The world’s largest auto market currently has two big issues related to the automotive industry: the auto sales boom has led to huge traffic agglomerations and the increasing number of cars is supporting the general growth of pollution and smog.
The central government has declared war on pollution recently, after years of denial that its fledging manufacturing industry has taken its toll on the environment. Part of the pledge against pollution is the strive to bring to the country’s roads more new-energy vehicles – the designated term for eco-conscious vehicles. Included are pure electric vehicles – either run on batteries or fuel cell and plug-in hybrids. And because congestion and pollution has reached alarming thresholds in some of the Chinese megacities, some of the local authorities have instituted a yearly quota on new car registrations. Part of the catch is that customers of new-energy vehicles can skip the lottery hassle as the type f vehicle has a different quota – but even that hasn’t supported much the sales of electric cars. Chinese customers still feel unconvinced by such cars, due to high asking prices, range anxiety and the lack of available charging solutions.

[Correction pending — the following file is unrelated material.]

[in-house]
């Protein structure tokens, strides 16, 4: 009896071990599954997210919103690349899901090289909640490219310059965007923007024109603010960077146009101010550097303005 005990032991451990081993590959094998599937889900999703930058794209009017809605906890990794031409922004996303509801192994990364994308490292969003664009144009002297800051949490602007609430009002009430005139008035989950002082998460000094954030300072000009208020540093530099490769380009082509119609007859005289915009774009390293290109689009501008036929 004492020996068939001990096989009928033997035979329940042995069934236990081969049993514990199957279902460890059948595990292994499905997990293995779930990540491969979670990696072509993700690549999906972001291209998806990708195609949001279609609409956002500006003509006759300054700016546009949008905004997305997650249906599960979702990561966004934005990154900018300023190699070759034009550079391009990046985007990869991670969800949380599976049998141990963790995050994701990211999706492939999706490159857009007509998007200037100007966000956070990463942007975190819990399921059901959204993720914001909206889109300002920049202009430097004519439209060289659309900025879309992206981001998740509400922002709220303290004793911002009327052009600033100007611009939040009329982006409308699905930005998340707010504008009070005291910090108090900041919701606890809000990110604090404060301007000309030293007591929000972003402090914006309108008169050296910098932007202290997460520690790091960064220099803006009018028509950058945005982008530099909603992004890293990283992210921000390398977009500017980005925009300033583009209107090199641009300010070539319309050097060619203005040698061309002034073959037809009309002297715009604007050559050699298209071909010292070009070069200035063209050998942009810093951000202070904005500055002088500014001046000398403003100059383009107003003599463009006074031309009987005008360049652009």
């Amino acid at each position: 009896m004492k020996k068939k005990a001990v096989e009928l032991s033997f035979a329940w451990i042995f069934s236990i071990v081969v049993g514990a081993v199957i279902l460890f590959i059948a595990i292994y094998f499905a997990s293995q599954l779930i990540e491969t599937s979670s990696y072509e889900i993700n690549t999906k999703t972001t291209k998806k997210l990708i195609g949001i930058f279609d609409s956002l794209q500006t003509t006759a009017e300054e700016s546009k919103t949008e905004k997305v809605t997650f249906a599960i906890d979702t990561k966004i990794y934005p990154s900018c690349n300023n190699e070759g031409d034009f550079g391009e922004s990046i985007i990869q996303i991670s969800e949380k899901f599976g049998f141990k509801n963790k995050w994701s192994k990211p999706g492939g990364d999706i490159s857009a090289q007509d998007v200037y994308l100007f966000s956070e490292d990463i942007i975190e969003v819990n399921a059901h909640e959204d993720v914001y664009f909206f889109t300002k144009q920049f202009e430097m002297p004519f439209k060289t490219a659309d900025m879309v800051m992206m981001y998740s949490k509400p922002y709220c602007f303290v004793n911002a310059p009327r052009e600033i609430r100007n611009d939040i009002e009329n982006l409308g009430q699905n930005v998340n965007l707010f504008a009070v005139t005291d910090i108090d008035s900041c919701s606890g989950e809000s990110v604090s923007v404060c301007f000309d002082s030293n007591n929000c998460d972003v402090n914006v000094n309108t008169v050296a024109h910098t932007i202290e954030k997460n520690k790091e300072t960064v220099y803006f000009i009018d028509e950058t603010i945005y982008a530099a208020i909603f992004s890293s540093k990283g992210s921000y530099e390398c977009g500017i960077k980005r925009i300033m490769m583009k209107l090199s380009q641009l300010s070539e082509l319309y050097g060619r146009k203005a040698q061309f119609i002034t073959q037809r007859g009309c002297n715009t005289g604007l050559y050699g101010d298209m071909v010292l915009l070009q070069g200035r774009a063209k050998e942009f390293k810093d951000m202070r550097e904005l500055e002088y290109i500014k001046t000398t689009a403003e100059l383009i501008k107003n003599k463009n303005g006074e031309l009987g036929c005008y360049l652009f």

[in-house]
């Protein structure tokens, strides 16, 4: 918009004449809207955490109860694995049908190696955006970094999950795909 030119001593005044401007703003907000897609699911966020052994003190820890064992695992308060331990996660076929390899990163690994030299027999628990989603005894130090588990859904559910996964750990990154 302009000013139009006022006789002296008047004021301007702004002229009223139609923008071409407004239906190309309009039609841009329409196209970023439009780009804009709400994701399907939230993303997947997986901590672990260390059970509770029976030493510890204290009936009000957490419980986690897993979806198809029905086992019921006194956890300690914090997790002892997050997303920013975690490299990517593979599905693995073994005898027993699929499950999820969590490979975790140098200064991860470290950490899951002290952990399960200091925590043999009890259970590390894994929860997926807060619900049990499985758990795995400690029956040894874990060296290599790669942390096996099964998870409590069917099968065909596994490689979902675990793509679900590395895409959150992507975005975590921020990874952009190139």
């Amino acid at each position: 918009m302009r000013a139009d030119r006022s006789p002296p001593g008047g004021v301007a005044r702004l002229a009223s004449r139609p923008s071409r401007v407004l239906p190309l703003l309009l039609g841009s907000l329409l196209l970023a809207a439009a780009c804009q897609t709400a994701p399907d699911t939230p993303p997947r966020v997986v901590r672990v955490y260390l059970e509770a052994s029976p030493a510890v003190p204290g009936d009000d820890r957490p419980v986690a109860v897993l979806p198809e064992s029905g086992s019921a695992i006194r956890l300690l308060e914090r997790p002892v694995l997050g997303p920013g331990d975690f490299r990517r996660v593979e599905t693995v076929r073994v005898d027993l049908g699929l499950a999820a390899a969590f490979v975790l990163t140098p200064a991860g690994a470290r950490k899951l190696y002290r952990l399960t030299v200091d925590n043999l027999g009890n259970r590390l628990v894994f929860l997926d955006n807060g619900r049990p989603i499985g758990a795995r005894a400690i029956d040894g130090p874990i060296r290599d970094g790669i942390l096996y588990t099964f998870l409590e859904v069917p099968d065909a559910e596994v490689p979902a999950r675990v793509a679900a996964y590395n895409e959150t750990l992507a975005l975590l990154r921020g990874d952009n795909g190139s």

Now, the city of Shanghai has added another incentive into the mix – owners of electric cars can get their vehicle’s registration free of charge, a big incentive considering that paying the license plate charges can add to the price of the car around $12,000. Among the customers that get the added benefit are those opting for the BMW AG i3 battery-electric car or Tesla’s Model S luxury electric sedan. Shanghai is among the Chinese cities that has enforced a restriction on adding new vehicles into the metropolis and provides incentives to users of alternative-energy autos.